Scene: They did not drive back the way they came. Emma called it a short cut, but it was no such thing. There was, for the first time, anxiousness in her face, or so he dared to imagine. Before rejoining the paved road, they crossed onto a ridge that overlooked another wooded road; a cloud of dust kicked up from a pickup truck passing down it. The inamorata had stopped a quarter mile from where the two roads intersected, and so watched the vehicle go by. When the dust settled, and the path was clear, she turned down her visor on the pretense of checking her makeup in another mirror; Aloysius rifled through his cinematic templates to name this look: It best resembled restored equanimity.

They continued over what seemed a less sinister landscape, and by the time they reached the outskirts of town Emma had fleshed out more of her Plan B. “Theyíre having a memorial for Jacques over at the chapel on campus today. Would you like to go with me?”

Aloysius did not know Omar’s plans, but knew he would not stay the entire day.

“Evan is supposed to come to town later this afternoon,” she went on. “He wants me to return to the country with him, but I’m telling him I have to go to this thing and will drive down later. That way we can spend a few hours together.”

The other man wanted to tell her he was painting that afternoon, but, again, he could only have one obsession at a time: She was now it.

“Call me around four,” she advised.

“What if a man answers?”

His question vexed her. “Ask for me. It’s no big deal, Aloysius. We’re going to a memorial service.”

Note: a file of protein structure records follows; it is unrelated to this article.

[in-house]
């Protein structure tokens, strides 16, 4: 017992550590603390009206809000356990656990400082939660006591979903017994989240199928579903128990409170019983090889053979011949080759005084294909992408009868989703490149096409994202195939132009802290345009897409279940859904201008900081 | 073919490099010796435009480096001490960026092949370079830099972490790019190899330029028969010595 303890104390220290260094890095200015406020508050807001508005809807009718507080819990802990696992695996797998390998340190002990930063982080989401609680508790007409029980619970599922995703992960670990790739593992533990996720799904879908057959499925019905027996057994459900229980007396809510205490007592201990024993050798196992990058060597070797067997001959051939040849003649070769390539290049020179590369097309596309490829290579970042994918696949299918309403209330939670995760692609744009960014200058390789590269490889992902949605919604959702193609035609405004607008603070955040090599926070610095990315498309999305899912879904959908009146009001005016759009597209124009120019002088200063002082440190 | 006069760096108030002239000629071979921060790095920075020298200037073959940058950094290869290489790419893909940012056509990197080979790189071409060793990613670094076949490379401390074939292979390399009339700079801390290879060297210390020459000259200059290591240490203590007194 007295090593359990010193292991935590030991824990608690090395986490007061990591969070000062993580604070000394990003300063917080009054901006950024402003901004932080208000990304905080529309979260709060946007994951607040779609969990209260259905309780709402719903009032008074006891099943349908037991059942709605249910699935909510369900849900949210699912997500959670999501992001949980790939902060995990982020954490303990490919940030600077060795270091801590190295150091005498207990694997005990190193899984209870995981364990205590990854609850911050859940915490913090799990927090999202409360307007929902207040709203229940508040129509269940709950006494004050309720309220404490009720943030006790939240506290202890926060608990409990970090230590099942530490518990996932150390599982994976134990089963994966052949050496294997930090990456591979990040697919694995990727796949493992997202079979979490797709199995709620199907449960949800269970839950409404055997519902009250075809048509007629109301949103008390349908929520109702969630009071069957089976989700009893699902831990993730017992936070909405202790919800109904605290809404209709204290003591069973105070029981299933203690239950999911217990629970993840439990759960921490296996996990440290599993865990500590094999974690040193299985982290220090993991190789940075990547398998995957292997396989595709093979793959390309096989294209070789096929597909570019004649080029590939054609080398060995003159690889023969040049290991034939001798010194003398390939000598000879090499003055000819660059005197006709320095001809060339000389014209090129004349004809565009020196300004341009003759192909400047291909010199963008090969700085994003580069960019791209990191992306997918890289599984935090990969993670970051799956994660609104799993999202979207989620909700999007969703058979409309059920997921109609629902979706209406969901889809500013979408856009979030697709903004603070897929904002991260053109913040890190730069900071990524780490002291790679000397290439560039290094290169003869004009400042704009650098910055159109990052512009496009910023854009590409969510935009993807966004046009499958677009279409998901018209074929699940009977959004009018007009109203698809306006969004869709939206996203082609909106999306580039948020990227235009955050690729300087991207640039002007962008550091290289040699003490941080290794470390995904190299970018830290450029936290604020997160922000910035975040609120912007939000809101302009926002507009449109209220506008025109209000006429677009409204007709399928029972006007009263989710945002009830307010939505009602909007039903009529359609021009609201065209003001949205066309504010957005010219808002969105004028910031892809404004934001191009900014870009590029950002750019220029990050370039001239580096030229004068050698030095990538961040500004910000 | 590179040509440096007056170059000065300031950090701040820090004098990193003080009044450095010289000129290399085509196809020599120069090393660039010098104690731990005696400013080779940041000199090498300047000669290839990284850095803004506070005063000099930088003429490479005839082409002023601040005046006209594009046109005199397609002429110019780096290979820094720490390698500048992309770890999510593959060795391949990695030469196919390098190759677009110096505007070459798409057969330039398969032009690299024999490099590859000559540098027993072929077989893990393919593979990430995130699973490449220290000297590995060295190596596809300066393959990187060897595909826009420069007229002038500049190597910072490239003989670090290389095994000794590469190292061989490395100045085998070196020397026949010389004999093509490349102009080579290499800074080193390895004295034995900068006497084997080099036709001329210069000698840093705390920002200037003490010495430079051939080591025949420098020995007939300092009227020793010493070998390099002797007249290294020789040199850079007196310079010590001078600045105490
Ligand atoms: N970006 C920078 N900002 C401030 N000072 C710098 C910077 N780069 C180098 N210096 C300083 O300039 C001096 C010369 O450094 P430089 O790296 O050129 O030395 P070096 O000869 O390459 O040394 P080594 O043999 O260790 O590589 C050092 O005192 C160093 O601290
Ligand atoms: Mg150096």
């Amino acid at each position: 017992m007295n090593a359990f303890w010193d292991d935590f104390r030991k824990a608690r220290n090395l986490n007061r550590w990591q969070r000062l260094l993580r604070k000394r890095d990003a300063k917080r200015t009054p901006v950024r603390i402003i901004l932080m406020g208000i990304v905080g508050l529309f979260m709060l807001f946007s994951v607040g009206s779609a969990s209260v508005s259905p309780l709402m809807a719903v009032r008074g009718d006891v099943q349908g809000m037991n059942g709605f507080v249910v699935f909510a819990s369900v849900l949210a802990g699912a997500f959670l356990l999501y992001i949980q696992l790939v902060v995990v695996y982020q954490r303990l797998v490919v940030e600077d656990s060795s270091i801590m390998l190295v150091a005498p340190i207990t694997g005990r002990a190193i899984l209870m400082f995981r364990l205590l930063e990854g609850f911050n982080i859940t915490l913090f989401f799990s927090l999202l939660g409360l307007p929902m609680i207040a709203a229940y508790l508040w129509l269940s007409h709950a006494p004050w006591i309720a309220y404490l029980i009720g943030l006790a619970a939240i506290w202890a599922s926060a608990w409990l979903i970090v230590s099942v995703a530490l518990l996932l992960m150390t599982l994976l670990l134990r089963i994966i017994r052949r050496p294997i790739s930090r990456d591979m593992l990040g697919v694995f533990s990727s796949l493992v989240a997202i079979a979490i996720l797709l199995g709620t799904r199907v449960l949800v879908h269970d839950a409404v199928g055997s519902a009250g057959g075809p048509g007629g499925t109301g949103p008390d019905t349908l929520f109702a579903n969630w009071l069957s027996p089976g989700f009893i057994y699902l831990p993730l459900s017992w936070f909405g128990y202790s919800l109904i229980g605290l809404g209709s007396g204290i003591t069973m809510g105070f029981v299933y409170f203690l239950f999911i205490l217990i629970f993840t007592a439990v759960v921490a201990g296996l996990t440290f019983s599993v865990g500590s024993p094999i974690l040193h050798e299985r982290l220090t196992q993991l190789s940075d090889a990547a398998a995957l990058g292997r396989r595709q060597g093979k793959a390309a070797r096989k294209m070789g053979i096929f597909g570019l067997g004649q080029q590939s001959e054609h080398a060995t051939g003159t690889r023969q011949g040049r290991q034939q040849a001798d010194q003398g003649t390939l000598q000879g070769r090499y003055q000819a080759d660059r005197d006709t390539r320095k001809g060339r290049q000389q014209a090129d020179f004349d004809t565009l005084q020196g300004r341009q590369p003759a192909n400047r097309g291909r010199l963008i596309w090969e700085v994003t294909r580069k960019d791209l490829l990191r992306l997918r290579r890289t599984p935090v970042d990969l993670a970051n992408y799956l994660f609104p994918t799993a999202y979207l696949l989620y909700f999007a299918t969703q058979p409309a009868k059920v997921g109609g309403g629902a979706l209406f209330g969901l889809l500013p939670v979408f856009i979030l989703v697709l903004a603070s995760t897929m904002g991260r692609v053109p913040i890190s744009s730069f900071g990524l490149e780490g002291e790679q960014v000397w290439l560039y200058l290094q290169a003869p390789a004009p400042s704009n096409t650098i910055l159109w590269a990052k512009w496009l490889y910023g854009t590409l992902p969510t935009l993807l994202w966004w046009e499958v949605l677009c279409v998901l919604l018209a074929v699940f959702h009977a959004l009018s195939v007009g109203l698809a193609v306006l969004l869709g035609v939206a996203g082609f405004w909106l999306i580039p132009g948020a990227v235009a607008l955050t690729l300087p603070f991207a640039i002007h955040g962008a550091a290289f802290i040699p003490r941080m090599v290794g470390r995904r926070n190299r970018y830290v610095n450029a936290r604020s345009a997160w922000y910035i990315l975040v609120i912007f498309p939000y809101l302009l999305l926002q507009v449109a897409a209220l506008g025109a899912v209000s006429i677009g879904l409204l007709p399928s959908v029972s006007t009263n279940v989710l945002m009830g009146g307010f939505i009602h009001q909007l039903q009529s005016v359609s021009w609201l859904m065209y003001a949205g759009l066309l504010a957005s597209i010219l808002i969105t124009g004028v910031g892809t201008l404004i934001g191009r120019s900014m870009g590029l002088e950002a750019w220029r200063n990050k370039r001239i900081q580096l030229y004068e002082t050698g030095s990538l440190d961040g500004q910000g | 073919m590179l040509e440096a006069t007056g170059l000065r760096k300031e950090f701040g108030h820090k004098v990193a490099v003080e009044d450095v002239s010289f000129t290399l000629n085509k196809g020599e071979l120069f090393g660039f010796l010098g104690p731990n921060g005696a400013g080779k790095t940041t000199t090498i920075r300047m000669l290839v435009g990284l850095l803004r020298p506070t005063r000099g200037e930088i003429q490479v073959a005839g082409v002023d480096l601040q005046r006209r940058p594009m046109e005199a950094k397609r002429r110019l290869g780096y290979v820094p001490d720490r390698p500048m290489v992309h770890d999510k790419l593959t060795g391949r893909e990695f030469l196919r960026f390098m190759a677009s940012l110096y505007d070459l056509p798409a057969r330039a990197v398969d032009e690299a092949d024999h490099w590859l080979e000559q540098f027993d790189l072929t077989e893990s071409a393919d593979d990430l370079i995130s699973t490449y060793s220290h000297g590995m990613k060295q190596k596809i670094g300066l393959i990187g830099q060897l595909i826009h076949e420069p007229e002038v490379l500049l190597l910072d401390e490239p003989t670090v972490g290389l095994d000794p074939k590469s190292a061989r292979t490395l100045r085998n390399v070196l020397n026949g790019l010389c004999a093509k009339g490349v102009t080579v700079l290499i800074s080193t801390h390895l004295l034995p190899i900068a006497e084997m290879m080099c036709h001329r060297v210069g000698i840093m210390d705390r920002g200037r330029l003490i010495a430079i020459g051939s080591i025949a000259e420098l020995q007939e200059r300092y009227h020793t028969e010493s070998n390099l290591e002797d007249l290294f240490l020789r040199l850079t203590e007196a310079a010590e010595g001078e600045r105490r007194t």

The pet name had been jettisoned, and they had backtracked, momentarily, into proper names. He disliked her new tone with him, so turned his attention to careworn bushes along the roadside.

It was like him to fall in love with the lead actress and watch a film repeatedly without cessation. His gushing heart would be uncritical in its initial praise, and only with over-familiarity would his eye wander off-script into peripheral details the filmmaker never intended for scrutiny. The fantasy, from there, unraveled from the inside out, beginning innocently when an untouched water pitcher was noticed changing sides on a table during a conversation, and then onto the late discovery of a subtle tic in the actress’ facial mannerisms. Eventually it came down to reading the lips of background characters, and finally spying the one guy in a crowd scene looking directly into the camera and mumbling, “I am the devil.” By then, he was watching an entirely different movie: a movie so painfully familiar it was completely alien.

Perhaps the script of any story is never truly finished: one simply delves deeper into its layers of appearance. The genius of a magician is not to hide the miraculous, but the obvious; and for Aloysius, the obvious, to his undoing, was always the most miraculous thing of all.

Scene: Emma left him standing at the curb by his house, and sang, “Bring your friend by the coffeehouse! I would love to meet him!” The Mercury sped away, having in the span of twenty minutes undone all of its driver’s finely combed hair. Aloysius tarried in the tailpipe fumes half hoping the whim-prone girl would come back with a kiss and an undying proclamation of love. (His negligible history with women told him it would be characteristically un-female for her to do that.)